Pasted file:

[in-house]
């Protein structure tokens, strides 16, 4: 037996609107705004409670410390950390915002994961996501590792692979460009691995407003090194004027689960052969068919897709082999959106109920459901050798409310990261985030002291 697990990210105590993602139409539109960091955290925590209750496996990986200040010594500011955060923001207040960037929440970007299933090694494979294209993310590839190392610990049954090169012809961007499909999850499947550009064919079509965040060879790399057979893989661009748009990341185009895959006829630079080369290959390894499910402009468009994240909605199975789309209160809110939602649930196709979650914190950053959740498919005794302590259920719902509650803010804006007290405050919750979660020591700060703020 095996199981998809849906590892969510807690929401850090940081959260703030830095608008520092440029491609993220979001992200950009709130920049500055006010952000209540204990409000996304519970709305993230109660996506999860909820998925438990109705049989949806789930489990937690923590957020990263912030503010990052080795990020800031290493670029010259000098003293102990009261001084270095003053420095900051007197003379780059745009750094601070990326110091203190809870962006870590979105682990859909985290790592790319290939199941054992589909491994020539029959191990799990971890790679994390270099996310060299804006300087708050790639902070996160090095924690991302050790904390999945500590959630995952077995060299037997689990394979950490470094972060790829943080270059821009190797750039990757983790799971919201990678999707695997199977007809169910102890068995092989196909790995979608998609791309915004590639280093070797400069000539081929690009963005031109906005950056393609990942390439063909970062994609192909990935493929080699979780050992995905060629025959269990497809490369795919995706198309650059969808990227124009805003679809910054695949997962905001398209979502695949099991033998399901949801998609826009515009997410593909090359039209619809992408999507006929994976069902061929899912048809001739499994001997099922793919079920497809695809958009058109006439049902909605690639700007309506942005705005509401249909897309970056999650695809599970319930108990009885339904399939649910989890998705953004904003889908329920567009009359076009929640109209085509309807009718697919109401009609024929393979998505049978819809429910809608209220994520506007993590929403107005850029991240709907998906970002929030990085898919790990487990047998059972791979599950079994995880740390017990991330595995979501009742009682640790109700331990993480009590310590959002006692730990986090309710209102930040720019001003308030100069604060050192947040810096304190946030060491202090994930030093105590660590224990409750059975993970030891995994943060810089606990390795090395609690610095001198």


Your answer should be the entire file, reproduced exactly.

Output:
[in-house]
């Protein structure tokens, strides 16, 4: 037996609107705004409670410390950390915002994961996501590792692979460009691995407003090194004027689960052969068919897709082999959106109920459901050798409310990261985030002291 697990990210105590993602139409539109960091955290925590209750496996990986200040010594500011955060923001207040960037929440970007299933090694494979294209993310590839190392610990049954090169012809961007499909999850499947550009064919079509965040060879790399057979893989661009748009990341185009895959006829630079080369290959390894499910402009468009994240909605199975789309209160809110939602649930196709979650914190950053959740498919005794302590259920719902509650803010804006007290405050919750979660020591700060703020 095996199981998809849906590892969510807690929401850090940081959260703030830095608008520092440029491609993220979001992200950009709130920049500055006010952000209540204990409000996304519970709305993230109660996506999860909820998925438990109705049989949806789930489990937690923590957020990263912030503010990052080795990020800031290493670029010259000098003293102990009261001084270095003053420095900051007197003379780059745009750094601070990326110091203190809870962006870590979105682990859909985290790592790319290939199941054992589909491994020539029959191990799990971890790679994390270099996310060299804006300087708050790639902070996160090095924690991302050790904390999945500590959630995952077995060299037997689990394979950490470094972060790829943080270059821009190797750039990757983790799971919201990678999707695997199977007809169910102890068995092989196909790995979608998609791309915004590639280093070797400069000539081929690009963005031109906005950056393609990942390439063909970062994609192909990935493929080699979780050992995905060629025959269990497809490369795919995706198309650059969808990227124009805003679809910054695949997962905001398209979502695949099991033998399901949801998609826009515009997410593909090359039209619809992408999507006929994976069902061929899912048809001739499994001997099922793919079920497809695809958009058109006439049902909605690639700007309506942005705005509401249909897309970056999650695809599970319930108990009885339904399939649910989890998705953004904003889908329920567009009359076009929640109209085509309807009718697919109401009609024929393979998505049978819809429910809608209220994520506007993590929403107005850029991240709907998906970002929030990085898919790990487990047998059972791979599950079994995880740390017990991330595995979501009742009682640790109700331990993480009590310590959002006692730990986090309710209102930040720019001003308030100069604060050192947040810096304190946030060491202090994930030093105590660590224990409750059975993970030891995994943060810089606990390795090395609690610095001198």